Serving Dorchester, Belmont, Thorndale, Thamesford, Putnam, Crampton, Avon, Harrietsville, Mossley and surrounding area

Town cruise being held Sunday

supplied photo
John and Cherie Stenabaugh's vehicles can be seen during the OOFCC town cruise through Thorndale, Thamesford, Ingersoll and Dorchester on Sunday.
by Wendy Spence
THE SIGNPOST

        Residents can spectate or participate in a special event this weekend. The Our Own Family Car Club (OOFCC – a group of car enthusiasts that have been hanging out together since 1976) is celebrating the 39th anniversary of the Dorchester Rod & Custom Show with a town cruise on Sunday, beginning and ending in Dorchester. All vehicles are welcome.
        "We were very disappointed that we could not hold the show last year and having to postpone this year's as well,” said one of the organizers, John Stenabaugh. "With all the negativity surrounding COVID, we wanted to put a positive spin on this year's show date by having a cruise through local villages. This is a win-win for all: our friends with special interest vehicles to be able to get out to cruise the local countryside, and also for our friends in surrounding towns who will hopefully come out and be spectators."
        The village tour focuses on all the neighbouring communities who have always supported the car show over the years. Participants are meeting at 249 Hamilton Crescent in Dorchester at 10 a.m. where maps will be distributed. The cruise will turn right from Marion Street onto Shaw Road, continue to Dundas Street and turn left, then right onto Nissouri Road, then Thorndale Road to visit a number of subdivisions. The Thorndale leg is expected to begin at around 10:30 a.m. Thamesford residents can look for a variety of vehicles at around 11:30 a.m. and those in Ingersoll at around 12 p.m. The town cruise proceeds to Dorchester, making its way through several subdivisions, around 1 p.m. Volunteers will be accepting donations to Autism Dog Services at the beginning and end of the cruise at the hot rod shop on Hamilton Crescent for a chance to win door prizes that have been donated. The draws will take place when participants gather at the end of the route.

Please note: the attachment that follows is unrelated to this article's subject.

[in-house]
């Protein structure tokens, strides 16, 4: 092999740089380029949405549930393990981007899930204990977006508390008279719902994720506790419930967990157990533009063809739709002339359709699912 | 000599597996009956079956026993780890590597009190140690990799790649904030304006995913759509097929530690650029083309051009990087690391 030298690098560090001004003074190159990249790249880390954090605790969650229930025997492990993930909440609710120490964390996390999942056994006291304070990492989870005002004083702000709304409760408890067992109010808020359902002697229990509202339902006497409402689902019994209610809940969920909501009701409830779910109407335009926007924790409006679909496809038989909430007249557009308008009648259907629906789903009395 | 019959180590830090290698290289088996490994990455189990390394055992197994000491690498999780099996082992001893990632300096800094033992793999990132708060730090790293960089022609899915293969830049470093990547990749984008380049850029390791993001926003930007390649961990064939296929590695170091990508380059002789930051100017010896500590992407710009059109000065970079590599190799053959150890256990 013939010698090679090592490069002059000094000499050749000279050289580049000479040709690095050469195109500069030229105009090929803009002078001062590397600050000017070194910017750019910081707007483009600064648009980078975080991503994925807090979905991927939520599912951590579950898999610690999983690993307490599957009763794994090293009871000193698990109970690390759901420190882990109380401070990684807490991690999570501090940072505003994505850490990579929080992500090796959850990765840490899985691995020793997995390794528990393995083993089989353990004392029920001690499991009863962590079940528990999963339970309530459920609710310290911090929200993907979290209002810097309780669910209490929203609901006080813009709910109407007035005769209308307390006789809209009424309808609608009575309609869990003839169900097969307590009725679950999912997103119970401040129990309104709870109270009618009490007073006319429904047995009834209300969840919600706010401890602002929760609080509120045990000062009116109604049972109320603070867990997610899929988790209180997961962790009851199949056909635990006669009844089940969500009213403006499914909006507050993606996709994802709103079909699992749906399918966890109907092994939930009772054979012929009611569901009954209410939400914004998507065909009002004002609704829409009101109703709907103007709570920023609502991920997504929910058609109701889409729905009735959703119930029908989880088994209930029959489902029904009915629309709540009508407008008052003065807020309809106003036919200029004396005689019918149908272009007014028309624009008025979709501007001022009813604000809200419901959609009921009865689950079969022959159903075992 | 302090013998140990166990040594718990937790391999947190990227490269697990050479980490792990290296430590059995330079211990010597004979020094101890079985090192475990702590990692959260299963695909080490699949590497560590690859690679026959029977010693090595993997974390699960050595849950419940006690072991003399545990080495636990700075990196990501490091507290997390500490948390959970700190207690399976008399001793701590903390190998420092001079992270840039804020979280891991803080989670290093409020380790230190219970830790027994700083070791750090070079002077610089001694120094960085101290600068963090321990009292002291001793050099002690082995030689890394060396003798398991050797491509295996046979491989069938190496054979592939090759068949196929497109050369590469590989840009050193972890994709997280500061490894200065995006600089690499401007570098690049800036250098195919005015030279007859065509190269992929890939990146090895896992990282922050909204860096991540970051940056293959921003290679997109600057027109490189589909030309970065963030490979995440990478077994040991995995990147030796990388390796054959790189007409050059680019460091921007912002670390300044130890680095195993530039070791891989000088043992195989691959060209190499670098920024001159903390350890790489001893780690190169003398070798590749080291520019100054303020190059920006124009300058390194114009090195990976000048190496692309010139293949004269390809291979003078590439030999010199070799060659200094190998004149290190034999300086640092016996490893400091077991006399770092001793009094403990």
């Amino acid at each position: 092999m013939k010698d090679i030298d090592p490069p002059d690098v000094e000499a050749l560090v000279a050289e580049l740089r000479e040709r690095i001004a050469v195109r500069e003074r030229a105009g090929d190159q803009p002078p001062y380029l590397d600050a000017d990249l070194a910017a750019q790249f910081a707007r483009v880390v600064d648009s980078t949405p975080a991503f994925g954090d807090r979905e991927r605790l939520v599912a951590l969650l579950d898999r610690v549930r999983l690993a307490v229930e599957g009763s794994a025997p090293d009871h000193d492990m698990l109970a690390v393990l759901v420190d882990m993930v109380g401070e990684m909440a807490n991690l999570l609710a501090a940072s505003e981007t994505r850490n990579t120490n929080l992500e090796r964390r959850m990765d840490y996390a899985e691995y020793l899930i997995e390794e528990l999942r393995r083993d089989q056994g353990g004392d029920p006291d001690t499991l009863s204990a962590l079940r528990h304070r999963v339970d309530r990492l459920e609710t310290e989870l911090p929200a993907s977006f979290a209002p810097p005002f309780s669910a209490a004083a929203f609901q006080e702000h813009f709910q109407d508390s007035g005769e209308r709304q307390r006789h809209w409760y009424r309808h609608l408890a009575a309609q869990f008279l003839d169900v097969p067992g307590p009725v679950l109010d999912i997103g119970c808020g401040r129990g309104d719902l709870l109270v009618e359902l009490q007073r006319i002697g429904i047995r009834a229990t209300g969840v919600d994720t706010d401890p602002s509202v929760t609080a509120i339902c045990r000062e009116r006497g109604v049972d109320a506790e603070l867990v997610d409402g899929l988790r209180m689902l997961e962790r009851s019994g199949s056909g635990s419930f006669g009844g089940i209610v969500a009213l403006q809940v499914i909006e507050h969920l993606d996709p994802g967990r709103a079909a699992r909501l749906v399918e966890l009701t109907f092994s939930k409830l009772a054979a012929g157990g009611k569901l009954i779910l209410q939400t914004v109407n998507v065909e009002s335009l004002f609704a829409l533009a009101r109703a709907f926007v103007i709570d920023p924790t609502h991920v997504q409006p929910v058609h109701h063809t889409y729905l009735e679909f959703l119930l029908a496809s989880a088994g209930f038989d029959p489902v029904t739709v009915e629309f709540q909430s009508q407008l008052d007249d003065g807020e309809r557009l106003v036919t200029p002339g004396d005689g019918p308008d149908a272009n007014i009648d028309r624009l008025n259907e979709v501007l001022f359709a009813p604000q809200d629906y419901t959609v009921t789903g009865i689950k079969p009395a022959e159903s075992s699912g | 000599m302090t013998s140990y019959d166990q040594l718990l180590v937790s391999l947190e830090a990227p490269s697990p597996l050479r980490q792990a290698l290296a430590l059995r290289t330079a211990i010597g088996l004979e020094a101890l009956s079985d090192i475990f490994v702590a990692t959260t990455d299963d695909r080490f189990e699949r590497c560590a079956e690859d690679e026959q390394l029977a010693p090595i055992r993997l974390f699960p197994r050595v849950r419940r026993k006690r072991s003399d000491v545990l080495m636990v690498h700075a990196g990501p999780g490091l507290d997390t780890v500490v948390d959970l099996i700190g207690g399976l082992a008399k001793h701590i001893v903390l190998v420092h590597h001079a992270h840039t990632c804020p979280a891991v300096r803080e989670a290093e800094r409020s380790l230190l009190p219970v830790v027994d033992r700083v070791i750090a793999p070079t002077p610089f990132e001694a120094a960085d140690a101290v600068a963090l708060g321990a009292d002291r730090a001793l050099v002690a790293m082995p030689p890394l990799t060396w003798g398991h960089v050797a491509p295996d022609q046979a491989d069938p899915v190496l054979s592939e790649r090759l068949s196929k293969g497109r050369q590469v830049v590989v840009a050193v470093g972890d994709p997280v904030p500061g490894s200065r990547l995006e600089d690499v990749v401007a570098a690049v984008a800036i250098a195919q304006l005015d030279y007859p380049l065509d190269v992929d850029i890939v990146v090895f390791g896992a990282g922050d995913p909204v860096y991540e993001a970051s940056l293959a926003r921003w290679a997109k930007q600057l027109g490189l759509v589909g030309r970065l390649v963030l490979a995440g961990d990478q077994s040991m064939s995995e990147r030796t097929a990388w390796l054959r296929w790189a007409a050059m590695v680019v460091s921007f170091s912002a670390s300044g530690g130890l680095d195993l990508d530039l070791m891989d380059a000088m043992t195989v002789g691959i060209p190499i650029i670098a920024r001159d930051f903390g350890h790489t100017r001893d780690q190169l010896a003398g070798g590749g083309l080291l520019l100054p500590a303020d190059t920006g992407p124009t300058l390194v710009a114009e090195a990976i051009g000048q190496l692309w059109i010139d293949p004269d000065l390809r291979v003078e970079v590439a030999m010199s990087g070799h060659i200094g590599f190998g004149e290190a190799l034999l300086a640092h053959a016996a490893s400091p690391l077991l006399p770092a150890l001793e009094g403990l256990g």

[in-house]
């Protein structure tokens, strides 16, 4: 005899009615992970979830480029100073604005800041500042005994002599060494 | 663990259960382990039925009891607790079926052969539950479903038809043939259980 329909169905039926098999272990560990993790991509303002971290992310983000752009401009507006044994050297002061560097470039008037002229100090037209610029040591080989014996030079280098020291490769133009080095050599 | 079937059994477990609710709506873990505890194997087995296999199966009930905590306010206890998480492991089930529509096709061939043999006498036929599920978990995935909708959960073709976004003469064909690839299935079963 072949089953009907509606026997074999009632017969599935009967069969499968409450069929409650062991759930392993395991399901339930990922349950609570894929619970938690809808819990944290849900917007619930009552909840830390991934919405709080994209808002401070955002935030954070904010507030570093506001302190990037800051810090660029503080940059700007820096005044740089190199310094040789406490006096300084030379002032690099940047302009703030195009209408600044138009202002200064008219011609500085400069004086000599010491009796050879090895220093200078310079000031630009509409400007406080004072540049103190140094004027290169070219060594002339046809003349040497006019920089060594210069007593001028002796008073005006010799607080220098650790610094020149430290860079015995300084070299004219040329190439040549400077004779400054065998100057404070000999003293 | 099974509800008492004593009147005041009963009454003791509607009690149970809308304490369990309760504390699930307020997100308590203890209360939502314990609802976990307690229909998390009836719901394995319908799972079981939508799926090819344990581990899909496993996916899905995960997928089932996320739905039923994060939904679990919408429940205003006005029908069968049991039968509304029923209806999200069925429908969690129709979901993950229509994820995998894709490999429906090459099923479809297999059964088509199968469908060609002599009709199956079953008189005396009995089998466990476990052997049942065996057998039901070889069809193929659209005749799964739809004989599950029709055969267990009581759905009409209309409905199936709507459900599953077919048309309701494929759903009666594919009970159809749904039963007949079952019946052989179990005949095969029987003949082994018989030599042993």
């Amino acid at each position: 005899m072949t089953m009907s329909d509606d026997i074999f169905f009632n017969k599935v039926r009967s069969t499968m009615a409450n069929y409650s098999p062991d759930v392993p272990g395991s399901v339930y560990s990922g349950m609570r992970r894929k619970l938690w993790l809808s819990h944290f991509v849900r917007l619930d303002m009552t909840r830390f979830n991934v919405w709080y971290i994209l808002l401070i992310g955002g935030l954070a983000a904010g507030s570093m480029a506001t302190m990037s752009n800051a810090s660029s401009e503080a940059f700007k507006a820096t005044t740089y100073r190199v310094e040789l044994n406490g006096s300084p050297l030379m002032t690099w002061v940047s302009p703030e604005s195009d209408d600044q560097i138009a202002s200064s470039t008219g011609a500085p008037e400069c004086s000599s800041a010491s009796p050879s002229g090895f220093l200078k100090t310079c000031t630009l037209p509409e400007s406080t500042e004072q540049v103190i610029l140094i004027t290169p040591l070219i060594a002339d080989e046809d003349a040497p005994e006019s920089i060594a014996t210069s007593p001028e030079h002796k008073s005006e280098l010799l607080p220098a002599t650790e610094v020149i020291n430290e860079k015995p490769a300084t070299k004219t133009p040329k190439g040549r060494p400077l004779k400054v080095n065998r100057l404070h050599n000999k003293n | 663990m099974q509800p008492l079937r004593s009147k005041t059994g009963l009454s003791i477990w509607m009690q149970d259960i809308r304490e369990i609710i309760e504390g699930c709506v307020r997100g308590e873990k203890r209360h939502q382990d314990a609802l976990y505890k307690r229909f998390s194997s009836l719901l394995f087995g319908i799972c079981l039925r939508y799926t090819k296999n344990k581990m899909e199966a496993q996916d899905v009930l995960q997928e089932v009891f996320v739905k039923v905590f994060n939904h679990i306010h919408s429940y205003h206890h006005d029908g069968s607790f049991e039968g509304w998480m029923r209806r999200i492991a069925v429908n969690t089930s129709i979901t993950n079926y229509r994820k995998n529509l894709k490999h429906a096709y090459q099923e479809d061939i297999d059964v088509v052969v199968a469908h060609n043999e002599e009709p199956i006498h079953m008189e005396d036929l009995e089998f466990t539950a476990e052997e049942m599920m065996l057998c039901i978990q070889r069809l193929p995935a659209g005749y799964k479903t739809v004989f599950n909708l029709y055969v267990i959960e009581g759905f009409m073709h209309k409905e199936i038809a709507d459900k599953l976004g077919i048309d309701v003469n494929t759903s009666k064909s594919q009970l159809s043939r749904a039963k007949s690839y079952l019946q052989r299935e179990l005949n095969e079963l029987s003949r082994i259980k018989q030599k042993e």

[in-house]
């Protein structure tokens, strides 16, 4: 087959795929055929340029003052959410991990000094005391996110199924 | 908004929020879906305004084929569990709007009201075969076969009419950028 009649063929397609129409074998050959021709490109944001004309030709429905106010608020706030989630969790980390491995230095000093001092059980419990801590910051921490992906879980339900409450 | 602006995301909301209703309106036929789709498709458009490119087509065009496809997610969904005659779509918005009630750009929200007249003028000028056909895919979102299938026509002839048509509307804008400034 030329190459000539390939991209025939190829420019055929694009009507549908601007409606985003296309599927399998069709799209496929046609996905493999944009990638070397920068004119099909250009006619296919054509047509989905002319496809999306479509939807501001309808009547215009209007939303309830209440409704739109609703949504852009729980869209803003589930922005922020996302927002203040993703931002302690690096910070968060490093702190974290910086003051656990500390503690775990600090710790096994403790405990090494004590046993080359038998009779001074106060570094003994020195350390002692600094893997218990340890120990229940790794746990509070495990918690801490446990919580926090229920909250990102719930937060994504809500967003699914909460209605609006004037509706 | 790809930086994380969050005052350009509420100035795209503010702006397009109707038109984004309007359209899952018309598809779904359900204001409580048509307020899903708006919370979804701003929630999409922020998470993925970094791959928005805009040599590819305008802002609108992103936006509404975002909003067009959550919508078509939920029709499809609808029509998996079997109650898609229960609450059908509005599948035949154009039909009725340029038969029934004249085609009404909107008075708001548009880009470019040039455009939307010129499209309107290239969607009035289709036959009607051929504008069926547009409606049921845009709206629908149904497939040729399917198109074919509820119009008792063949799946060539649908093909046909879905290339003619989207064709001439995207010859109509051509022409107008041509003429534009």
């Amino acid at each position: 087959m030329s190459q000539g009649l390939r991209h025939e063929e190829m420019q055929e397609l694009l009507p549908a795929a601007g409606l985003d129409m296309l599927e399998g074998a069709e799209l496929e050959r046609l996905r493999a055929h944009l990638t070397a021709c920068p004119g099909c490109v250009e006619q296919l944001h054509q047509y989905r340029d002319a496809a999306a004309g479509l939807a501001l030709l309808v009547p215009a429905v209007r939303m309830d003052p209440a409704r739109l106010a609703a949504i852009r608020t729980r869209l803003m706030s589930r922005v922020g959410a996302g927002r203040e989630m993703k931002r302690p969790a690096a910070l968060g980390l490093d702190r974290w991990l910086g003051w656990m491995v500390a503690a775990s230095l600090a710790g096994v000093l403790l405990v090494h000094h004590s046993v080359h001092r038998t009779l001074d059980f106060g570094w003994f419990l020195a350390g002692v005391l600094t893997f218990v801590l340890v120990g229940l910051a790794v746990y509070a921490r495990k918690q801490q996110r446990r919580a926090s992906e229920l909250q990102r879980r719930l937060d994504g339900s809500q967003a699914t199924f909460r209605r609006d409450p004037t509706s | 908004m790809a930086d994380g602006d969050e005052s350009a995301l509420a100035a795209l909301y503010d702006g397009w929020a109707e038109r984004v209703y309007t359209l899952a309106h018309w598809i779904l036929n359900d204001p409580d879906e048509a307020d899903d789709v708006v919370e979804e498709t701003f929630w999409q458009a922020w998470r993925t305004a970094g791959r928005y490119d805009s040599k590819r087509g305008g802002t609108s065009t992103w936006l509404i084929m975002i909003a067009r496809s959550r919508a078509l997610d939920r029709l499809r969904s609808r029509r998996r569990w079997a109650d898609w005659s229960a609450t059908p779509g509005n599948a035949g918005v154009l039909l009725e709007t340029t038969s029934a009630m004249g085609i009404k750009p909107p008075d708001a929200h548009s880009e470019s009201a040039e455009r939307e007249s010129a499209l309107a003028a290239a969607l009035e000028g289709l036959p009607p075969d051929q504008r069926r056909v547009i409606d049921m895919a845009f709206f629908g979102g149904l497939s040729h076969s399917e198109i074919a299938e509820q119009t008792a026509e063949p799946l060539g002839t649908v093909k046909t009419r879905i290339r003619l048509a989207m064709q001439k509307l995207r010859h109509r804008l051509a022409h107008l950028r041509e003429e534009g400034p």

Stenabaugh said the level of participation for this type of event tends to depend on the weather. A cruise they put together to Port Bruce and Port Stanley drew more than 150 vehicles. "Typically, we will have vehicles from the 1920s up to the current specialty vehicles."
        Everyone is welcome. "We let our friends know through Facebook, email, club websites, word of mouth, et cetera, and sometimes folks will be driving by and decide to join us." He stressed the importance of participants obeying speed limits and being courteous.
        In the fall of 1982, OOFCC members Don Wilson and Jim Peaker met with the North Dorchester Optimist Club. Since the club was always on the lookout for a good fundraiser, Wilson and Peaker suggested a car show. They were certain it would be a success, but the Optimist Club members were a bit skeptical. The car club members used their powers of persuasion, there was a meeting with members of the North Dorchester Agricultural Society fair board and the first Dorchester Car Show was scheduled for August 1983. The Optimist Club was prepared to serve breakfast for about 100 people that first year, and 283 showed up.
        The show started out as a three-day event. About 14 years ago the organizers decided it wasn't feasible to stay at the fairgrounds. They had a difficult time getting enough manpower to run the show, since a lot of people took vacation time over the summer. The event was scaled down to one day and moved locations to the Optimist Club hall, where it was last held in 2019.

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